Seattle is so far north that in the summer it’s light until 10pm. I grew up here, so I know this, intellectually, but I guess I forgot. Last night I remembered, sitting on my dad’s back porch after my reading at Elliott Bay Book Company (hi, it was good), holding my six-month-old niece, exhausted in the late northern twilight. This morning I woke up to the full light of day, before six a.m.: also a factor of geography. I think of Tucson as being so much sunnier than this place where I was born; I think of it as being more affected by the seasons.
But actually, it’s just more walloped by the seasons, the blunt force trauma of summer sun. Here, the changes are still dramatic, they’re just less punishing. Summer can be a blessing. My dad’s strawberry plants are yielding fistfuls of sweet fruit.
I’ve been trying to describe to my family what it is to be on book tour, how your body digests emotional information that your brain is still too nervous to touch: the exhaustion, the expectation, the happiness, the nerves, which all come together and gives me the shivers, sometimes when I least expect it.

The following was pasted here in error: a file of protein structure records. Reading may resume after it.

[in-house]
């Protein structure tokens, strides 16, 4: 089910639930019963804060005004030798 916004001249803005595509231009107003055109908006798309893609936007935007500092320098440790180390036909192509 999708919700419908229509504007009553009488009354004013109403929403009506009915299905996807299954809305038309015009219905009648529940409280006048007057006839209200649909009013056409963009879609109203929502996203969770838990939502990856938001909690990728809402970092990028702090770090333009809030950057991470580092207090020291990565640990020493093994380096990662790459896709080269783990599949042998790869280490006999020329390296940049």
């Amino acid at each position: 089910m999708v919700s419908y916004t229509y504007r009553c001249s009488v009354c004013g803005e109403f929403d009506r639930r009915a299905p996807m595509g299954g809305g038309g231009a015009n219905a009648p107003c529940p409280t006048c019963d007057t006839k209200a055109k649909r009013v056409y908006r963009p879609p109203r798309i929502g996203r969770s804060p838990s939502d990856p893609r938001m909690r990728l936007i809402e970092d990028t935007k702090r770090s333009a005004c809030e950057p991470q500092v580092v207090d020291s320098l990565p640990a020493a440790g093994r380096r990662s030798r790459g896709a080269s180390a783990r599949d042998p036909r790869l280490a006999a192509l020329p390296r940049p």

Last night was the last reading I have scheduled for the summer. In July, Invitation to a Bonfire comes out in the UK, and in the fall I’ll have a few more trips up my sleeve, and my poor dog will get mad at me again, though he is and will be well cared for in my absence. The idea that I might rest in the meantime—and working is a kind of rest, so hopefully I’ll also work—is making me giddy.
Thank you to everyone who has been on this journey with me. It means more to me than you can know. Our country is devastating, children are being torn from their parents, and lives changed in ways we cannot change back. It’s a lot of cognitive dissonance when your life still feels, in many ways, the same.
Please donate to RAICES and help reunify families at the border. Please interrogate your own sense of empathy, as I have also been trying to do. Please keep supporting the people you love, and also the people you don’t know.
Thank you for reading my book. Thank you for being human beings alive on this planet. Thank you, thank you, thank you.
A few things to leave you with that I’m proud of this week:
- An essay I wrote about power, teeth, and Pnin in the Paris Review Daily
- A fantastic review of Invitation to a Bonfire in the Chicago Review of Books
- An interview with NYLON Magazine (and, um, me) which was really a joy to take part in
- An essay about getting married young, and about my favorite John Singer Sargent painting, in Catapult